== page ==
Consumer groups, businesses and unions have all published their wish lists for this year’s UK Budget. But who will be disappointed and what can we expect?
This Wednesday, the 19th of March, chancellor George Osborne will stand in the House of Commons with a battered red briefcase and set out the government’s spending priorities for the next year. Given that next year an electoral campaign will be underway, this Budget is effectively the last of the current parliament.
With the development of a new “garden city” at Ebbsfleet in Kent already announced, speculation is rife about what to expect this week. Virtually every large organisation in the UK has published its “Budget submission”, or its list of measures it would like to see in the finished statement. But who is likely to get their wish?
Inevitably, the answer will be nobody. Some groups will get small concessions but it’s comparatively rare for any group to get everything it contained in its submission. In reality, it is rarely expected. For example, the TUC is calling for the cancellation of further corporation tax cuts so the funds can be reinvested in raising capital allowances.
It claims that the gap between planned and actual investment in the UK is growing in spite of recent cuts to business taxes, and so a change of tack is needed. Since it is also calling for infrastructure projects scheduled in the next parliament to be brought forward, reversals of tax credit cuts and the removal of the coalition’s flagship Universal Credit welfare scheme, it seems unlikely that all these wishes will be fulfilled.
At the other end of the political spectrum, right-wing think tank the Institute for Economic Affairs (IEA) has argued for the abolition of free bus travel, TV licenses and winter fuel allowance for pensioners to save up to £4 billion per year. Instead means-tested pensioner benefits would rise by one per cent annually for the next three years.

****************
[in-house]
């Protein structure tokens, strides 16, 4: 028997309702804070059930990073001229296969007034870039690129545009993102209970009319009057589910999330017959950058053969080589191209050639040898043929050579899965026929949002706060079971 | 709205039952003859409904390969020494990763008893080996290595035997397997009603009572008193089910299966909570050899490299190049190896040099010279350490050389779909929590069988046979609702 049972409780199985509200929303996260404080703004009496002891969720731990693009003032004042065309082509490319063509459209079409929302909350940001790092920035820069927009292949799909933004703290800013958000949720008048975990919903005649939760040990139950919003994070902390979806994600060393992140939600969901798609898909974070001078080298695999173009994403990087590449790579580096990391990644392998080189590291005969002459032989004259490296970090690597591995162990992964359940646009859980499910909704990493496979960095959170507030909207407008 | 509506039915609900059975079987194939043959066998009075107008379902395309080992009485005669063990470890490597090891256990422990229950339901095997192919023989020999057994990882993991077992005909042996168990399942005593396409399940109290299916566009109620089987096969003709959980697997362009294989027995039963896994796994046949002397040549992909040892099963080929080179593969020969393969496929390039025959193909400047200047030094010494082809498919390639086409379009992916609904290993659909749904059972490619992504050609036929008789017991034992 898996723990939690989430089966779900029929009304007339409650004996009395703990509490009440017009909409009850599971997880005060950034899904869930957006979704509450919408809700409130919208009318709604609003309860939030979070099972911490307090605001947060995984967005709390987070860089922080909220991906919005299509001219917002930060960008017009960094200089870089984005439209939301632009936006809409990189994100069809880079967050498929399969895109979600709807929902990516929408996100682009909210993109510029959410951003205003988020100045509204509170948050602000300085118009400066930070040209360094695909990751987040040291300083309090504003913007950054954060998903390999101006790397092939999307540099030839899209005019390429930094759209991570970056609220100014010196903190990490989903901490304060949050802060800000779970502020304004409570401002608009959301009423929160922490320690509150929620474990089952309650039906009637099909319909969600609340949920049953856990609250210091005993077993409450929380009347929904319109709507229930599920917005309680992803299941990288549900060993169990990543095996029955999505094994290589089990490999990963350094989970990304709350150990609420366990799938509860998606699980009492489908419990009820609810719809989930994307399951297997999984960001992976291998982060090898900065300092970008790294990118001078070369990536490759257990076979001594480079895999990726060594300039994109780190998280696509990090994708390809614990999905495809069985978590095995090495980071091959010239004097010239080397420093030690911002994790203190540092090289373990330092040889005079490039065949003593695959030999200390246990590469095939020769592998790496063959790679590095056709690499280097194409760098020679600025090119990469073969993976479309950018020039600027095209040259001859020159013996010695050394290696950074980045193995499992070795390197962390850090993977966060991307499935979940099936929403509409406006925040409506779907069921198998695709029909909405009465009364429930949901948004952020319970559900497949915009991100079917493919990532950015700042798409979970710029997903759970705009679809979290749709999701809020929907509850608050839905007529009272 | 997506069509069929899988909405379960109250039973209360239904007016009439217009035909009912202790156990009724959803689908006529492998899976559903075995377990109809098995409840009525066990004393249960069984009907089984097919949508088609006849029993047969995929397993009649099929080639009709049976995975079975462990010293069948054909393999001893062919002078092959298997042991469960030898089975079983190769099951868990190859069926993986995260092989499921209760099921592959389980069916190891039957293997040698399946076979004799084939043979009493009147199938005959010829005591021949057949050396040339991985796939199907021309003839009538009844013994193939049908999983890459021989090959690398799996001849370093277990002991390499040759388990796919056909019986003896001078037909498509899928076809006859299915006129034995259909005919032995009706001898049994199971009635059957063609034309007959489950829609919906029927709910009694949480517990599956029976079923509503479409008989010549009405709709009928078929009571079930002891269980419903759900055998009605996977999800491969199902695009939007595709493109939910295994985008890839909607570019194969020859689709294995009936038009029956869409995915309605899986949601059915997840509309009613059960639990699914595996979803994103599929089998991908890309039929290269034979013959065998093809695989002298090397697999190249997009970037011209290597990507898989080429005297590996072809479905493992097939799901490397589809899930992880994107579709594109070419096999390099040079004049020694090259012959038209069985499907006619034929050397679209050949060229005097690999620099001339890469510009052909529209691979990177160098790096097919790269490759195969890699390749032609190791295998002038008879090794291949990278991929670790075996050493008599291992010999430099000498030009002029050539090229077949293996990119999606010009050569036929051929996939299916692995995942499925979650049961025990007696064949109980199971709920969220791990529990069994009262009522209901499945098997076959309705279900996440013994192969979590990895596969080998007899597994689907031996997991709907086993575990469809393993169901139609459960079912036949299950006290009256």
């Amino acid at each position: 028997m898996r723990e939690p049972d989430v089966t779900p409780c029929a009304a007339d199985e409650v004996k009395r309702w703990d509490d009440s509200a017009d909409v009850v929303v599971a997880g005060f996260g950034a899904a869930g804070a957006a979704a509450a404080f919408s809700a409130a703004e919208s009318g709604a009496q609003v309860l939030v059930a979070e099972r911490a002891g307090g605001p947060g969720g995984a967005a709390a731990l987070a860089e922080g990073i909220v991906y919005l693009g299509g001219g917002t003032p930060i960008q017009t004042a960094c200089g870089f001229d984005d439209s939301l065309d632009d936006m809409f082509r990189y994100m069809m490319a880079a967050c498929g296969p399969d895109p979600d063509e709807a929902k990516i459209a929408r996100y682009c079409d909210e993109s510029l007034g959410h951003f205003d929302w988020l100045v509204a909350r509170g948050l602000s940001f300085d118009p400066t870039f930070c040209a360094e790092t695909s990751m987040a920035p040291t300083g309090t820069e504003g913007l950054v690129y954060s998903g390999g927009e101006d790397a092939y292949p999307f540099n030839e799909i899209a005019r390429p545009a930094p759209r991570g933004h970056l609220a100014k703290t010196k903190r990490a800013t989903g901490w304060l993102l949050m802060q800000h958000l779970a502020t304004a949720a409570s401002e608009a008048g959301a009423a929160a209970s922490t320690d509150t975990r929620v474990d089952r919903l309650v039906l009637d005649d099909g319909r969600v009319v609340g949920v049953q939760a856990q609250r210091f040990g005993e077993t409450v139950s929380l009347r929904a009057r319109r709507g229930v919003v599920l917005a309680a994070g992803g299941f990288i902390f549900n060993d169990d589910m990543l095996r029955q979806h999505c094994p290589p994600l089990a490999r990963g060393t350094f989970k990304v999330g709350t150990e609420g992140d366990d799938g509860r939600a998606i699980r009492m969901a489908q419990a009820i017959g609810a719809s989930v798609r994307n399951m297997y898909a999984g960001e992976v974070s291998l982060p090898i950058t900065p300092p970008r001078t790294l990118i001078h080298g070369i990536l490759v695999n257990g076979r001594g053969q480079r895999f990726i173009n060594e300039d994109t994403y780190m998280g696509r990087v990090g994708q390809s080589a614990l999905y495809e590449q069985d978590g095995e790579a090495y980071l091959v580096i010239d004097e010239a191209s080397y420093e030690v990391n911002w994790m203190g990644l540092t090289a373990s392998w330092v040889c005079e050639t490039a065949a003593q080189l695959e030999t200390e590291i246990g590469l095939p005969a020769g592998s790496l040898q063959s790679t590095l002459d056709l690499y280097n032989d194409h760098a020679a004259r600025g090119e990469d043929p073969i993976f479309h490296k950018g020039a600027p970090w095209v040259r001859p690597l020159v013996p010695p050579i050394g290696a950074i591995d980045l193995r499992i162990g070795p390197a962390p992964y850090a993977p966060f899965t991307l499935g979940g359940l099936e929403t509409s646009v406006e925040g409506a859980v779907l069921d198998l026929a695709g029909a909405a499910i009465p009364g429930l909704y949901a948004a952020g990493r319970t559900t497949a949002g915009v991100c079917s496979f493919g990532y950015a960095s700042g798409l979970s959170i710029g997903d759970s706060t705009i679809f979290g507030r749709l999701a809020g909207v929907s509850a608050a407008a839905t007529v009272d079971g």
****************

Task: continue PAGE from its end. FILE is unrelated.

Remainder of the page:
Manufacturers have also waded in with calls for more support in order to fight energy prices and reduce business operating costs, after a survey by trade association EEF found spiralling input costs were perceived as the biggest threat to growth. A freeze and eventual cut to the Carbon Price Floor has also been suggested as had more funding for support services like the Technology Strategy Board.
Operating costs and energy prices are among the top priorities of big business. The Confederation of British Industry (CBI) has urged Mr Osborne to look at a freeze to the Carbon Price Floor, as well as exempting combined heat and power from it. It is also proposing a capital allowance for structures and buildings and tax cuts retail investment in a bid to boost the high street.
Everyone is in for some level of disappointment, but there are several decisions we can reasonably expect. We know that from April the income tax threshold is due to rise to £10,000, but it is possible the starting point for National Insurance contributions could increase to match it. In fact, to fight youth unemployment the chancellor may bring forward his plans to get rid of employers’ NICs on staff under the age of 25 – though this has not been suggested in public.
Head of tax policy at KPMG in the UK Chris Morgan has also indicated greater capital allowances could be realistic. However, increases in the threshold for the top rate of tax could be a possibility. Of course, it’s also likely there will be more measures to combat tax avoidance and profit-shifting, which will bring in valuable funds for the Treasury and probably please many voters – at the risk of discouraging businesses. Whatever the chancellor comes up with on Wednesday, there will be plenty of tough decisions to make.
Professor Maurits Van Rooijen, Rector and CEO at LSBF, thinks the government should give special attention to small businesses.
“There are three key issues that we would like to be addressed by George Osborne’s budget. First, the reduction of red tape – although the situation here in the UK is admittedly much better than in many mainland-European countries, SMEs would benefit enormously from simplification. Second, a credit system that is sympathetic to the needs of SMEs rather than the banks. And finally, a political agenda better aligned to the national interest. For instance, the government should be less obsessed about the ‘immigration numbers’ or the European agenda, and instead promote interests within Europe and at a global level for our economic development,” said Prof Van Rooijen.
As the Chancellor readies to present the UK Budget 2014 this week, what are your expectations for it?
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